Memory Failures: Misattribution, Suggestibility, Bias, & Persistence

In this video I explain the 4 remaining “sins” of memory from Daniel Schacter’s list. Misattribution refers to incorrectly identifying the source of a memory and relates to false recognition, deja vu, and cryptomnesia. Suggestibility is the idea that our memories are subject to influence and distortion from external information. Several types of bias can influence memory, including consistency bias …

Memory Failures: Transience, Absentmindedness, & Blocking

In this video I introduce 3 common memory failures from Daniel Schacter’s list of the “seven sins” of memory. Transience refers to forgetting due to the passage of time and follows a “forgetting curve” researched by Hermann Ebbinghaus. Absentmindedness refers to a failure to bring a memory to mind at the appropriate time. This relates to the idea of prospective …

Long-Term Memory

In this video I cover the final box in the 3-box model of memory, long-term memory. Long-term memory is generally considered to have an unlimited capacity and thus is never “full”. I explain different types of long-term memory which can be broadly divided into explicit (or declarative) memory and implicit (or non-declarative) memory. These can then be further divided into …

Short-Term Memory & Working Memory

In this video I cover the second box in the 3-box model, short-term memory, in greater detail. I explain the limited capacity of this store, George Miller’s “Magical Number 7”, and how organizational encoding and chunking may appear to expand this capacity without necessarily increasing the number of “items” being held. This concept of organizing and manipulating information in this …

The Sensory Memory Store

In this video I cover the first box in the 3-box model, sensory memory, in greater detail. I explain how this store refers to information from all of the senses, though individual senses can be specified using terms like iconic memory or echoic memory. I also describe how the brief duration of sensory memory relates to managing the constant flow …

Introduction to Memory

In this video I begin the memory unit by introducing a few key terms (encoding, storage, and retrieval), explaining why it’s important not to extend the “mind as computer” analogy too far, and briefly outlining the 3-Box model of memory first proposed by Richard Atkinson and Richard Shiffrin, which includes stores for sensory, short-term, and long-term memory. Don’t forget to …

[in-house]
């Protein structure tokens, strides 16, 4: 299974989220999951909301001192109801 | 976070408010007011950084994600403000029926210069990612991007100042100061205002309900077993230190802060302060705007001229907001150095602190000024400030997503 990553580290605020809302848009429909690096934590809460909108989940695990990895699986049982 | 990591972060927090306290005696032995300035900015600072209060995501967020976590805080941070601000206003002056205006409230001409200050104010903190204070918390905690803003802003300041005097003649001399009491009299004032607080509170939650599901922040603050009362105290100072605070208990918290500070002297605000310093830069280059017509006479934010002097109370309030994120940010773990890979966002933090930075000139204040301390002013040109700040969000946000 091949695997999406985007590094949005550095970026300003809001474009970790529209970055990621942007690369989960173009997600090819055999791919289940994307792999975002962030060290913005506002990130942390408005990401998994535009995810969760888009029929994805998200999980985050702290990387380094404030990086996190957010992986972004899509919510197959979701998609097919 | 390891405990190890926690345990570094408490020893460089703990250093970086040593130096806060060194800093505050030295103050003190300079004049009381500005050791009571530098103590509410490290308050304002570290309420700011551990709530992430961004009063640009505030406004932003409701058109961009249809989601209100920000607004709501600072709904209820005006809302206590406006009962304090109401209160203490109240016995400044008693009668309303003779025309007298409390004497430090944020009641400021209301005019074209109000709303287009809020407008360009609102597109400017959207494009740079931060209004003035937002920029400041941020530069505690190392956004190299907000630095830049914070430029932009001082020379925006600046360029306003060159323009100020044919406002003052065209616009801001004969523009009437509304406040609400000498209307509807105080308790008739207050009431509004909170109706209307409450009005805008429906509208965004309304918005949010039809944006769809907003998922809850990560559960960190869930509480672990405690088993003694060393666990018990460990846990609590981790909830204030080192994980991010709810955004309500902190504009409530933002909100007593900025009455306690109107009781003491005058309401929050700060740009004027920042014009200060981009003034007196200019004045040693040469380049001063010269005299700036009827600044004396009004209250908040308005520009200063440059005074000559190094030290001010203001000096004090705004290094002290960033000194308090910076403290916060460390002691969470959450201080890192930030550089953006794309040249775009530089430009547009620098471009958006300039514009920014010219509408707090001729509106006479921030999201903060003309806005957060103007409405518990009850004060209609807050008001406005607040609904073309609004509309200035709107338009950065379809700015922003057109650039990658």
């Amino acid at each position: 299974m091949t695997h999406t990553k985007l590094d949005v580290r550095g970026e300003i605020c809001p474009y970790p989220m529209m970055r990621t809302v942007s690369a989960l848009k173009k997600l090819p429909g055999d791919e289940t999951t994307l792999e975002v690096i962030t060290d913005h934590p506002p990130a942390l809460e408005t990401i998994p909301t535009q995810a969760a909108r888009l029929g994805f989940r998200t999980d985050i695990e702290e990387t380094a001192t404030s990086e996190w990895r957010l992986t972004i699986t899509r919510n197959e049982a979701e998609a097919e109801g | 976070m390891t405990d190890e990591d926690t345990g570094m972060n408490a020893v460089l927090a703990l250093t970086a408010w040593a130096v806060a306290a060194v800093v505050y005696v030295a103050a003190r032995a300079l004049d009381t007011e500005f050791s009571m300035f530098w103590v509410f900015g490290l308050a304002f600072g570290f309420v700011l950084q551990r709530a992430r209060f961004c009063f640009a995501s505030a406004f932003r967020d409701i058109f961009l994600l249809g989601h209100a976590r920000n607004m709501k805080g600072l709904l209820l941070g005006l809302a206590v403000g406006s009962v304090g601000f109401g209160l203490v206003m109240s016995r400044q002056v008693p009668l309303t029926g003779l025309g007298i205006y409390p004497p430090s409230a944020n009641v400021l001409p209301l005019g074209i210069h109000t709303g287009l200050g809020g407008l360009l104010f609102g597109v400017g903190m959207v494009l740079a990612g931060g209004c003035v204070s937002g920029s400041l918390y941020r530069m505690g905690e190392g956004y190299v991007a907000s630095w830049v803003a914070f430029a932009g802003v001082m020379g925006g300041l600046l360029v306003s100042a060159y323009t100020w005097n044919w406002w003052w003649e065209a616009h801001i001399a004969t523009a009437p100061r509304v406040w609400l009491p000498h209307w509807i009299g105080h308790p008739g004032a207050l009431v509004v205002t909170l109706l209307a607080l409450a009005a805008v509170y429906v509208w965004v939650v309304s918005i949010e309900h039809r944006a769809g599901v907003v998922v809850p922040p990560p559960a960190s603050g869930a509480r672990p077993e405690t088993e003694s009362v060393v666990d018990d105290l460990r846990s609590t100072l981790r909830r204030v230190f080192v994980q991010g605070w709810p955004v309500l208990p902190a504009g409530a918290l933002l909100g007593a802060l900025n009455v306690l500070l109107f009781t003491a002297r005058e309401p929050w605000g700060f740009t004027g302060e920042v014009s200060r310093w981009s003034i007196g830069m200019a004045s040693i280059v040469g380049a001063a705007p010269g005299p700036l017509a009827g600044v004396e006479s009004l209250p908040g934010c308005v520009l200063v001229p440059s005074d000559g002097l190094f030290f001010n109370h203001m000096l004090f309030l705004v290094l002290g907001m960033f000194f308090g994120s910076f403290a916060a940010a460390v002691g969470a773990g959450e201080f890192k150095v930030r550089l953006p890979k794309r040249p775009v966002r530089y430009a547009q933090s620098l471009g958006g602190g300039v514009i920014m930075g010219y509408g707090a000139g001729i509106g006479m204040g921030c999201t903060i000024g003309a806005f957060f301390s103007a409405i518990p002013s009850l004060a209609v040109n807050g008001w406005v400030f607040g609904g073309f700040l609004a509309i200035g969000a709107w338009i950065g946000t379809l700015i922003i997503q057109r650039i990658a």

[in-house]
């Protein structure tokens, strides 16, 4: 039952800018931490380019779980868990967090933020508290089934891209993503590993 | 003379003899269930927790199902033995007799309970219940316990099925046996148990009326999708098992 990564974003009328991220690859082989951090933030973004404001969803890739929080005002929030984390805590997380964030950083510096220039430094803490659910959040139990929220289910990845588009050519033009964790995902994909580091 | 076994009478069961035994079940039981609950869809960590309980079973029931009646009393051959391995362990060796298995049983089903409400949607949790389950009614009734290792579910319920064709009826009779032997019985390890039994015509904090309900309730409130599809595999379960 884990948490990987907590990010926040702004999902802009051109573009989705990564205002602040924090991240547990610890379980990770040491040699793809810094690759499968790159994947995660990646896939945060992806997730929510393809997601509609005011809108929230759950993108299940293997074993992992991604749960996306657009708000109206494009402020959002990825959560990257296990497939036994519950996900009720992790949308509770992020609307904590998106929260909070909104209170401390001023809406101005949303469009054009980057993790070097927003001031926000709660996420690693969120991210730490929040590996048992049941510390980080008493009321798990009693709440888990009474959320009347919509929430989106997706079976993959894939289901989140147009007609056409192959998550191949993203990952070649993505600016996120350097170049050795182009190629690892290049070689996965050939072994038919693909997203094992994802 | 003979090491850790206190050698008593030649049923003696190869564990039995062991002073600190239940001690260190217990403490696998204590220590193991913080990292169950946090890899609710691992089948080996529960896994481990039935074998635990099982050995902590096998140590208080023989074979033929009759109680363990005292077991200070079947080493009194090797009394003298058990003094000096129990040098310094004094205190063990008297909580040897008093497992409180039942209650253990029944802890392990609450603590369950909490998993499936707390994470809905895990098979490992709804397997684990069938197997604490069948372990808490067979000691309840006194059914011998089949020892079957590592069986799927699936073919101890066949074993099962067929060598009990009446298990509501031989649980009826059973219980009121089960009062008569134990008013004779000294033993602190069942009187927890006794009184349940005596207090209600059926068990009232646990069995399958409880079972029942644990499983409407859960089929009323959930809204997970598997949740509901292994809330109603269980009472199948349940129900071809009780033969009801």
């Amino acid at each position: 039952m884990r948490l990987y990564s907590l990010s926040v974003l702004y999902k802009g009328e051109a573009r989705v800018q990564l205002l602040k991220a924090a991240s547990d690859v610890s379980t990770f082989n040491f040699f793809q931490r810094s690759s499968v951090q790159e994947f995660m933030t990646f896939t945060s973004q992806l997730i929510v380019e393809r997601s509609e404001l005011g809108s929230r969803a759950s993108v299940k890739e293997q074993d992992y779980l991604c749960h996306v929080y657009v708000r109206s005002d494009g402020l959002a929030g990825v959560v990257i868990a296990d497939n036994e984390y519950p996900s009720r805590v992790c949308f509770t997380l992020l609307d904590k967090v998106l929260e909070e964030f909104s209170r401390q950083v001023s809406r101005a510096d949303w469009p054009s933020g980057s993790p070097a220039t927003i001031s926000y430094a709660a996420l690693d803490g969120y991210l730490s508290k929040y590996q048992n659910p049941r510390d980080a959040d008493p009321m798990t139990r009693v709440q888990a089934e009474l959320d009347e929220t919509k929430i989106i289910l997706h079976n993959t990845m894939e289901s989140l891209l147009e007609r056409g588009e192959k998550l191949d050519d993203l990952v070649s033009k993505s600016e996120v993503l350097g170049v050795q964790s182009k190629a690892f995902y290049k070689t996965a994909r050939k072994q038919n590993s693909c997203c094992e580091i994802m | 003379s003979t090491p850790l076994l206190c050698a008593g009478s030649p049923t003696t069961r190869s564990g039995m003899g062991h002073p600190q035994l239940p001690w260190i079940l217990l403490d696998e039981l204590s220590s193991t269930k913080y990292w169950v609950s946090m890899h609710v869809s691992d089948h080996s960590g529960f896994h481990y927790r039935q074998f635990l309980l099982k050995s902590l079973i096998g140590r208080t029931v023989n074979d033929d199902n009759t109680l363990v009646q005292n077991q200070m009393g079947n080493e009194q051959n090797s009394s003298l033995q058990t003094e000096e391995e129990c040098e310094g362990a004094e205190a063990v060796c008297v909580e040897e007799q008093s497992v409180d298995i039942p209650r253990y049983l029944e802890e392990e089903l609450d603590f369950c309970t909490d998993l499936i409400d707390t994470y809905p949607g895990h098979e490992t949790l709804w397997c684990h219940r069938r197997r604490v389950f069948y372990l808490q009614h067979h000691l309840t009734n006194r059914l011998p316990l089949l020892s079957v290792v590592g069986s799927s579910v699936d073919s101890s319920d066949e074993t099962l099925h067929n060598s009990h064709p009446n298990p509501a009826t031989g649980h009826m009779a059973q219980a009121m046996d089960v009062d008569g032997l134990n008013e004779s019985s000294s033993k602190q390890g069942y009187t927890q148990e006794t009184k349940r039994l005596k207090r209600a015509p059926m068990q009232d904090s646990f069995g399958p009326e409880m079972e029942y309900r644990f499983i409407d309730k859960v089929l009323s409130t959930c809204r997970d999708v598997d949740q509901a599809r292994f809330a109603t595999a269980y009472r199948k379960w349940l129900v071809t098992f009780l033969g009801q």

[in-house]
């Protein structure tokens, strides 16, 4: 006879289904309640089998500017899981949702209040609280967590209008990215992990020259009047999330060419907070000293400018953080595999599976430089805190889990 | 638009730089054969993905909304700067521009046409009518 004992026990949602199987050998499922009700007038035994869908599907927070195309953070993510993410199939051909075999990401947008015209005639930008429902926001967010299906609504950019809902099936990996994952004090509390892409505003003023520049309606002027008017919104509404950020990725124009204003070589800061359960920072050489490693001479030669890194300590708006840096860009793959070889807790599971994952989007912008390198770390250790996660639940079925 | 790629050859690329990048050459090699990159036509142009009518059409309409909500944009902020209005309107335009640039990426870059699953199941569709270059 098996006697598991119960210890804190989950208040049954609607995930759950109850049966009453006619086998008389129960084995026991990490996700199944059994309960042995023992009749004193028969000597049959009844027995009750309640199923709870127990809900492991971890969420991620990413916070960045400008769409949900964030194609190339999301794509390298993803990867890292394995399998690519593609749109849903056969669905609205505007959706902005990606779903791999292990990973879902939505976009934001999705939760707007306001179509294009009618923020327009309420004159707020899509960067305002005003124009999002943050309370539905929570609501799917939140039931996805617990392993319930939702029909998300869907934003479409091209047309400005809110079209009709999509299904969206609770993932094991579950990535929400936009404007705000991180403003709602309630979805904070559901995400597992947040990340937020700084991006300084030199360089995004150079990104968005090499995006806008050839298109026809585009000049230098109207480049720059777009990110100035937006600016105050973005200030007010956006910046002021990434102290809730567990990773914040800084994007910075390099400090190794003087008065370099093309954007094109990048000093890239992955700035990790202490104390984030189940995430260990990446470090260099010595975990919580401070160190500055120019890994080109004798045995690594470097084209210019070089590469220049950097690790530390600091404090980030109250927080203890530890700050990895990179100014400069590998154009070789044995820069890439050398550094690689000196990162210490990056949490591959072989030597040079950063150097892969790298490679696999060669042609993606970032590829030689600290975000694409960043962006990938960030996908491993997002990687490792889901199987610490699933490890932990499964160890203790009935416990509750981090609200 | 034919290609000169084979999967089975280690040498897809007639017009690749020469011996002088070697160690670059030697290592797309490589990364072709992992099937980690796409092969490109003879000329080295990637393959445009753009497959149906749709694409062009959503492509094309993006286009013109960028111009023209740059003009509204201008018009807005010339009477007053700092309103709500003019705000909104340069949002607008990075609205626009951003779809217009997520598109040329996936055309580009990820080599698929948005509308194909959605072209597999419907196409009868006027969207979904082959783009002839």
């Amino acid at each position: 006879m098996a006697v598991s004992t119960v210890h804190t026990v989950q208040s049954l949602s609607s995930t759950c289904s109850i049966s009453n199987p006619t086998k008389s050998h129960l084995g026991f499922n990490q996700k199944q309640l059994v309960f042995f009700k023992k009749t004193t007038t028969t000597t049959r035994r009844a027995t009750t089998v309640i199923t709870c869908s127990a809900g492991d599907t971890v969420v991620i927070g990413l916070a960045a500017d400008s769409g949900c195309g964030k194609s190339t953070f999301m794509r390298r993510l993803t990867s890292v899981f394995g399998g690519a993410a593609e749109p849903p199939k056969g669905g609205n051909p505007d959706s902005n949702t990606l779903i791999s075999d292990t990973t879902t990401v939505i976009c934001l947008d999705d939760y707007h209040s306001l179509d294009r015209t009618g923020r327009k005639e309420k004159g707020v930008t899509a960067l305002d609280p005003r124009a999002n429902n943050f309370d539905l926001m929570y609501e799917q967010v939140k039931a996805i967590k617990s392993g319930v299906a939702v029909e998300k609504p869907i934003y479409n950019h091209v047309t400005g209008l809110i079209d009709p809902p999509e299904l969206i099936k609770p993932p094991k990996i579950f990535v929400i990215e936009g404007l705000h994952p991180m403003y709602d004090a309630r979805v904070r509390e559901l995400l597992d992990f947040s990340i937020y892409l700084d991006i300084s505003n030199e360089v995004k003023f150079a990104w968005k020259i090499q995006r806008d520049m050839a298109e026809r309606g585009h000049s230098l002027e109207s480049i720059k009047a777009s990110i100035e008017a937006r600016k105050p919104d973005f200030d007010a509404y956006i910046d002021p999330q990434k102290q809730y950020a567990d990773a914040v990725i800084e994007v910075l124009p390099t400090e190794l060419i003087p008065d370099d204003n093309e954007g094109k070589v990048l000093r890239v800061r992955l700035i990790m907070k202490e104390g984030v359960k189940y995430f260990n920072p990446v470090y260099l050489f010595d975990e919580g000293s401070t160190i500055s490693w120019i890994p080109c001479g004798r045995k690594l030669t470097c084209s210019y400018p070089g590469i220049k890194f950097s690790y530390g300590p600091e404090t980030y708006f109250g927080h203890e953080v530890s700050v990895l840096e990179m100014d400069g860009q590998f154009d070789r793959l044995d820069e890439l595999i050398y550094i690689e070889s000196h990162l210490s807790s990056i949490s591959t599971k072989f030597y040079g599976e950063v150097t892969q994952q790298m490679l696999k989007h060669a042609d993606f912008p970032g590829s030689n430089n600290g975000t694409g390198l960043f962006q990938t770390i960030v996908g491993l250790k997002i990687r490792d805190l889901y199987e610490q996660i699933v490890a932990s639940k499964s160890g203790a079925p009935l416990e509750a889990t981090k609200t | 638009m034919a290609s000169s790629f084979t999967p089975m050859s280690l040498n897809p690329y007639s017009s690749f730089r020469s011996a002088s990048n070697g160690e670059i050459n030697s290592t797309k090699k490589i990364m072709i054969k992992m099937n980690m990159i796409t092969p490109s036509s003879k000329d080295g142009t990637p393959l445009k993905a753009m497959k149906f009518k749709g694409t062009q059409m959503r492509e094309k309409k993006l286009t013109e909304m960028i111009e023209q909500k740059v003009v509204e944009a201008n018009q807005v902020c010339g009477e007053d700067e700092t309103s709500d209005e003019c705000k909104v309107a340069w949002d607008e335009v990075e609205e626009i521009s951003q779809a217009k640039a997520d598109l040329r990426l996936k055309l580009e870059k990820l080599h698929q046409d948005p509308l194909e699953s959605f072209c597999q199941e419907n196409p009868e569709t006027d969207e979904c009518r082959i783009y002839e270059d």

Abstract Learning & Insight Learning

In this video I describe abstract learning and insight learning as types of learning that both require internal cognitive processing. Abstract learning demonstrates how mental concepts and categories relate to stimulus generalization while insight learning demonstrates the use of mental representations of the world rather than simple trial-and-error behavior learning and reinforcement. These types of learning, in addition to latent …

Latent Learning & Cognitive Maps

In this video I explain the concept of latent learning using two studies conducted by Edward Tolman and colleagues. Latent learning refers to learning that occurs without reinforcement and isn’t demonstrated until an opportunity arises. I also describe the idea of a cognitive map and how it supports the existence of internal mental representations. Don’t forget to subscribe to the …

Observational Learning: Bandura’s Bobo Doll Study

In this video I explain Albert Bandura’s famous “Bobo Doll” study on observational learning and aggressive behavior. In this study, adults modeled aggressive playing behaviors with a Bobo doll which were then performed by children who had simply observed the behaviors, revealing how observation can influence behavior. In later versions of the study, Bandura also demonstrated that the children’s behavior …

The Rescorla-Wagner Model

In this video I explain the basic idea behind the Rescorla-Wagner model or contingency model of classical conditioning proposed by Robert Rescorla and Allan Wagner. This model suggests that the reason Pavlov’s dogs associated the bell (rather than some other stimulus) with food was that it was salient and served as a reliable predictor of food. Don’t forget to subscribe …